and cosmetic dentists, the show features two people per episode who

undergo various procedures in their quest to become beautiful. An

example of just how extreme the show is Liane from Upton, Wyo.

Liane had nose reshaping, fat injections in the face, lower eye

lift, face and neck lift, pre-hairline brow lift, erbium laser of

the mouth, breast augmentation, liposuction of the thighs and teeth


Shaping our Values

At the forefront of the controversy surrounding cosmetic surgery

is questions about patients motives.

“The best surgeon in the world can’t help you if your motivation

is wrong or if your expectations are unrealistic,” according to The

Institute for Cosmetic Surgery. “You should be doing it for


Approaching cosmetic surgery “won’t turn you into a movie star

and it won’t turn an unhappy life into a happy one,” says the

Institute’s web page.

Sharon Osbourne has a different outlook.

“For me, if something bothers you about your appearance, just

get it changed,” she said. “If you’re lucky enough to be in a

position to afford it, if it makes you feel better about yourself,

go for it. You’re not hurting anyone.”

The age at which the surgery is performed is another debate that

continues to become more controversial with the ease and popularity

of cosmetic surgery. In 2001 a doctor in Britain rejected a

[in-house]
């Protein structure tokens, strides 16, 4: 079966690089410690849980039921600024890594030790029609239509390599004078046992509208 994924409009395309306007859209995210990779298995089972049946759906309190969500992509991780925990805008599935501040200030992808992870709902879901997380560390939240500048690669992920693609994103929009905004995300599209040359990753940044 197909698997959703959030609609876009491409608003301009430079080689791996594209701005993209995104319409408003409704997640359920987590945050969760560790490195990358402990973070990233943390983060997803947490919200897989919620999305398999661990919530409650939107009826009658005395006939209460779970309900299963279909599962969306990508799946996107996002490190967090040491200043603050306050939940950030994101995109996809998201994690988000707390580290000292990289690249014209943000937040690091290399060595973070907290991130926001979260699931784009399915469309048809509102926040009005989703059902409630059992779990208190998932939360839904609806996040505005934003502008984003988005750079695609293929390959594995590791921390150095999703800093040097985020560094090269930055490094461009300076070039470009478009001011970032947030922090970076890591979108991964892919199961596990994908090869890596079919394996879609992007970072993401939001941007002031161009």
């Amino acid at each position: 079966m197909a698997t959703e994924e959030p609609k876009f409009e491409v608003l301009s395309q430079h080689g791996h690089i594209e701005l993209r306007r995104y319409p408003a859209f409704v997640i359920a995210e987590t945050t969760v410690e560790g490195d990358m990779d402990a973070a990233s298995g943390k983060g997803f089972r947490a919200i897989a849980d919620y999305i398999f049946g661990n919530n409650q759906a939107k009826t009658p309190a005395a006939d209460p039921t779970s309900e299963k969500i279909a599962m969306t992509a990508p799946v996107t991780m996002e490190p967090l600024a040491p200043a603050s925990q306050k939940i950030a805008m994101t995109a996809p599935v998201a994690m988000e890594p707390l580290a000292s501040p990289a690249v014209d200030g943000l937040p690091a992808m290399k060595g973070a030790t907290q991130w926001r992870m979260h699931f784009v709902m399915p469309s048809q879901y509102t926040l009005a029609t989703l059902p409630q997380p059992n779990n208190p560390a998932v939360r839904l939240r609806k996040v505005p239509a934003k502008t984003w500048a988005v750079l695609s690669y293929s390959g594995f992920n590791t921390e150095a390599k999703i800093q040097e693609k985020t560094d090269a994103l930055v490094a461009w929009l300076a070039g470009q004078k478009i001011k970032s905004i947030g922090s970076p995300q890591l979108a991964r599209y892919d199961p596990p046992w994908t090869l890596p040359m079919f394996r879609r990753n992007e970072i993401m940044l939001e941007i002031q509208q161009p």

parent’s request to give their daughter breast implants for her

16th birthday saying that the daughter’s body and breasts in

particular hadn’t developed to the point where alteration was a

viable option. This sparked a large media interest in Britain with

American cosmetic surgery at the forefront. However nose jobs and

breast implants are not uncommon amongst teens. Many parents and

doctors feel as if cosmetic surgery could be what makes the

difference in the child’s life.

“There are no hard and fast guidelines (for teen cosmetic

surgery), you really have to make an evaluation,” said Gerald

Colman, a plastic surgeon with the Plastic Surgery Group in Albany.

“If something is interfering with a child’s life and development,

you can do miracles. You just see lives changed by this.”

All over the world cosmetic surgery is taking large steps in

different directions. A trend with Asian women is to have their

eyelids cosmetically altered and even their legs lengthened in

order to more fit the western view of beauty. Ethnically-sensitive

plastic surgeons are trying to open the field to all races in order

to allow them to experience cosmetic surgery, while still holding

onto their individual characteristics. With a rising number of

cosmetic procedures being performed within America comes an

ever-increasing awareness of the issues involved in such a

decision, however across the board cosmetic surgery is becoming

more acceptable.

“There is no question,” Chapman said. “Cosmetic surgery in

general is becoming more acceptable by the public. Another trend is

that people are more educated when they come in because of things

like the Internet.”